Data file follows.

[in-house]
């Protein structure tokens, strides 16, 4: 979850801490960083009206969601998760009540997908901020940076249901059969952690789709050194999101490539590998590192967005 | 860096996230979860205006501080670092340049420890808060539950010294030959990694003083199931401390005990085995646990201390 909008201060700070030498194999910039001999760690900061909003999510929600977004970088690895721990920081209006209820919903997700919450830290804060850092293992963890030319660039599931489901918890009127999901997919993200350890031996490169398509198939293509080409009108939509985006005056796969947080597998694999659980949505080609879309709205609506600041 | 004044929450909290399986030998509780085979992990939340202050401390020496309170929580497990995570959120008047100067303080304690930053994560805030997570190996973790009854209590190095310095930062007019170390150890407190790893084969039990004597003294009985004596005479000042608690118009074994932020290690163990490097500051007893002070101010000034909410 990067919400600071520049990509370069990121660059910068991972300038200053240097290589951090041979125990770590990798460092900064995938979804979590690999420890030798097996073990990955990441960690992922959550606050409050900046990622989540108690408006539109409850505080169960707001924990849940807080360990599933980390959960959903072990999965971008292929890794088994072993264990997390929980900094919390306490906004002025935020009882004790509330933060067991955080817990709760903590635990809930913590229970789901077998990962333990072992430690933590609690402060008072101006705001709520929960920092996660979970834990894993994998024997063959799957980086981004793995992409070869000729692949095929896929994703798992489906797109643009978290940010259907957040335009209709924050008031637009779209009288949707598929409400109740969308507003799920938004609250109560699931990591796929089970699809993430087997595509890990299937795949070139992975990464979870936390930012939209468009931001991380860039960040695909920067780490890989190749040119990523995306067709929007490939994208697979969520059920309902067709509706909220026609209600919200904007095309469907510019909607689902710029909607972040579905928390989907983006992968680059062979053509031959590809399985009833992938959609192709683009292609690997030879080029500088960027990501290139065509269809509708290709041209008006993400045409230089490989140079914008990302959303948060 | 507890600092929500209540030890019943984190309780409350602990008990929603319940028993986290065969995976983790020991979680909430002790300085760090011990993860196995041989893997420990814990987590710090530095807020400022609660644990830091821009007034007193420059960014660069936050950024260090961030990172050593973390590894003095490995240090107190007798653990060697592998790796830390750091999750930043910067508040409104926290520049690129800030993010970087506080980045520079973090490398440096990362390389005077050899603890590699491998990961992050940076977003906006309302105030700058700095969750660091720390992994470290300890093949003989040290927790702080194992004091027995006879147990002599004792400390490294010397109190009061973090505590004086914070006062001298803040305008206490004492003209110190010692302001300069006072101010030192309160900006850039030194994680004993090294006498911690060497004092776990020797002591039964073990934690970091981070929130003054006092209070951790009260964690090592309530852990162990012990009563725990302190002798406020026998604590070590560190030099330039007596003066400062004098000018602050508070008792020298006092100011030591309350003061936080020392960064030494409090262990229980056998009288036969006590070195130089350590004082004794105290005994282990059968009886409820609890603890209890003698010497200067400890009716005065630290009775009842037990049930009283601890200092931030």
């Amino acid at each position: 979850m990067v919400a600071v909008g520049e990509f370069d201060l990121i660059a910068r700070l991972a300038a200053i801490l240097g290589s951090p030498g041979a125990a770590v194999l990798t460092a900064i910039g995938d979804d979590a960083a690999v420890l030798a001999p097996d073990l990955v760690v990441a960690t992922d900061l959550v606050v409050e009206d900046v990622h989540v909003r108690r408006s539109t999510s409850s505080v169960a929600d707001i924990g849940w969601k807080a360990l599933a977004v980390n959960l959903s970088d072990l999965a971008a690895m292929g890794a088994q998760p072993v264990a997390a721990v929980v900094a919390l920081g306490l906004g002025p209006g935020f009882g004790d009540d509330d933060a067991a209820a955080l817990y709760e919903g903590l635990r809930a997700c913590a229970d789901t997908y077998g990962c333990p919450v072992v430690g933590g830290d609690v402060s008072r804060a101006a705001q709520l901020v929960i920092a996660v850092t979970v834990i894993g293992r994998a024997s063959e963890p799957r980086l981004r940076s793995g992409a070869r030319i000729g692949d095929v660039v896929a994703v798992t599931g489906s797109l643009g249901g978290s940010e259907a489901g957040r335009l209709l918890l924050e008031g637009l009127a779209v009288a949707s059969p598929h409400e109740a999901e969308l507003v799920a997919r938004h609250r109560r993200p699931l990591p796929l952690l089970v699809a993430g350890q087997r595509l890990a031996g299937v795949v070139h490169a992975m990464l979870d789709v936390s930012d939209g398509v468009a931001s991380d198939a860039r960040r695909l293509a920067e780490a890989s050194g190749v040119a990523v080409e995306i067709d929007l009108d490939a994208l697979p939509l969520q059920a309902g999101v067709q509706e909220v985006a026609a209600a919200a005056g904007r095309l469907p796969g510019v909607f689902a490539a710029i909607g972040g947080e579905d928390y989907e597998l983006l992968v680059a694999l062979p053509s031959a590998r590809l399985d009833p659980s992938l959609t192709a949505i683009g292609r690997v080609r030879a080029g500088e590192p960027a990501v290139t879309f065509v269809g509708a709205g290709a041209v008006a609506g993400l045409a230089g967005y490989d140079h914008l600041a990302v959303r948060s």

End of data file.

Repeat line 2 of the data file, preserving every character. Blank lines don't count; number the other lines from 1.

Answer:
């Protein structure tokens, strides 16, 4: 979850801490960083009206969601998760009540997908901020940076249901059969952690789709050194999101490539590998590192967005 | 860096996230979860205006501080670092340049420890808060539950010294030959990694003083199931401390005990085995646990201390 909008201060700070030498194999910039001999760690900061909003999510929600977004970088690895721990920081209006209820919903997700919450830290804060850092293992963890030319660039599931489901918890009127999901997919993200350890031996490169398509198939293509080409009108939509985006005056796969947080597998694999659980949505080609879309709205609506600041 | 004044929450909290399986030998509780085979992990939340202050401390020496309170929580497990995570959120008047100067303080304690930053994560805030997570190996973790009854209590190095310095930062007019170390150890407190790893084969039990004597003294009985004596005479000042608690118009074994932020290690163990490097500051007893002070101010000034909410 990067919400600071520049990509370069990121660059910068991972300038200053240097290589951090041979125990770590990798460092900064995938979804979590690999420890030798097996073990990955990441960690992922959550606050409050900046990622989540108690408006539109409850505080169960707001924990849940807080360990599933980390959960959903072990999965971008292929890794088994072993264990997390929980900094919390306490906004002025935020009882004790509330933060067991955080817990709760903590635990809930913590229970789901077998990962333990072992430690933590609690402060008072101006705001709520929960920092996660979970834990894993994998024997063959799957980086981004793995992409070869000729692949095929896929994703798992489906797109643009978290940010259907957040335009209709924050008031637009779209009288949707598929409400109740969308507003799920938004609250109560699931990591796929089970699809993430087997595509890990299937795949070139992975990464979870936390930012939209468009931001991380860039960040695909920067780490890989190749040119990523995306067709929007490939994208697979969520059920309902067709509706909220026609209600919200904007095309469907510019909607689902710029909607972040579905928390989907983006992968680059062979053509031959590809399985009833992938959609192709683009292609690997030879080029500088960027990501290139065509269809509708290709041209008006993400045409230089490989140079914008990302959303948060 | 507890600092929500209540030890019943984190309780409350602990008990929603319940028993986290065969995976983790020991979680909430002790300085760090011990993860196995041989893997420990814990987590710090530095807020400022609660644990830091821009007034007193420059960014660069936050950024260090961030990172050593973390590894003095490995240090107190007798653990060697592998790796830390750091999750930043910067508040409104926290520049690129800030993010970087506080980045520079973090490398440096990362390389005077050899603890590699491998990961992050940076977003906006309302105030700058700095969750660091720390992994470290300890093949003989040290927790702080194992004091027995006879147990002599004792400390490294010397109190009061973090505590004086914070006062001298803040305008206490004492003209110190010692302001300069006072101010030192309160900006850039030194994680004993090294006498911690060497004092776990020797002591039964073990934690970091981070929130003054006092209070951790009260964690090592309530852990162990012990009563725990302190002798406020026998604590070590560190030099330039007596003066400062004098000018602050508070008792020298006092100011030591309350003061936080020392960064030494409090262990229980056998009288036969006590070195130089350590004082004794105290005994282990059968009886409820609890603890209890003698010497200067400890009716005065630290009775009842037990049930009283601890200092931030």